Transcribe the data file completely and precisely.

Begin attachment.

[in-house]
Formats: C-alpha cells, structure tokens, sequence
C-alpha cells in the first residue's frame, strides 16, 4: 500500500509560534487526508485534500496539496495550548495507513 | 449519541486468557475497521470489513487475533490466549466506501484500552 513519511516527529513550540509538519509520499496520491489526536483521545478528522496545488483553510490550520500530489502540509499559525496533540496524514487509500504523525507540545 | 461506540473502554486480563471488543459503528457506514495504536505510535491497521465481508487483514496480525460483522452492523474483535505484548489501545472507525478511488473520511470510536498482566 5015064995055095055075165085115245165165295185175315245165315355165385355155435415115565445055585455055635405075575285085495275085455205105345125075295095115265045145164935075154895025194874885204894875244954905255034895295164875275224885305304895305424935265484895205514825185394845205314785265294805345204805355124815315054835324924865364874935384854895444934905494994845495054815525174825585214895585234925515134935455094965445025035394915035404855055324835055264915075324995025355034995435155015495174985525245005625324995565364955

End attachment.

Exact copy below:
[in-house]
Formats: C-alpha cells, structure tokens, sequence
C-alpha cells in the first residue's frame, strides 16, 4: 500500500509560534487526508485534500496539496495550548495507513 | 449519541486468557475497521470489513487475533490466549466506501484500552 513519511516527529513550540509538519509520499496520491489526536483521545478528522496545488483553510490550520500530489502540509499559525496533540496524514487509500504523525507540545 | 461506540473502554486480563471488543459503528457506514495504536505510535491497521465481508487483514496480525460483522452492523474483535505484548489501545472507525478511488473520511470510536498482566 5015064995055095055075165085115245165165295185175315245165315355165385355155435415115565445055585455055635405075575285085495275085455205105345125075295095115265045145164935075154895025194874885204894875244954905255034895295164875275224885305304895305424935265484895205514825185394845205314785265294805345204805355124815315054835324924865364874935384854895444934905494994845495054815525174825585214895585234925515134935455094965445025035394915035404855055324835055264915075324995025355034995435155015495174985525245005625324995565364955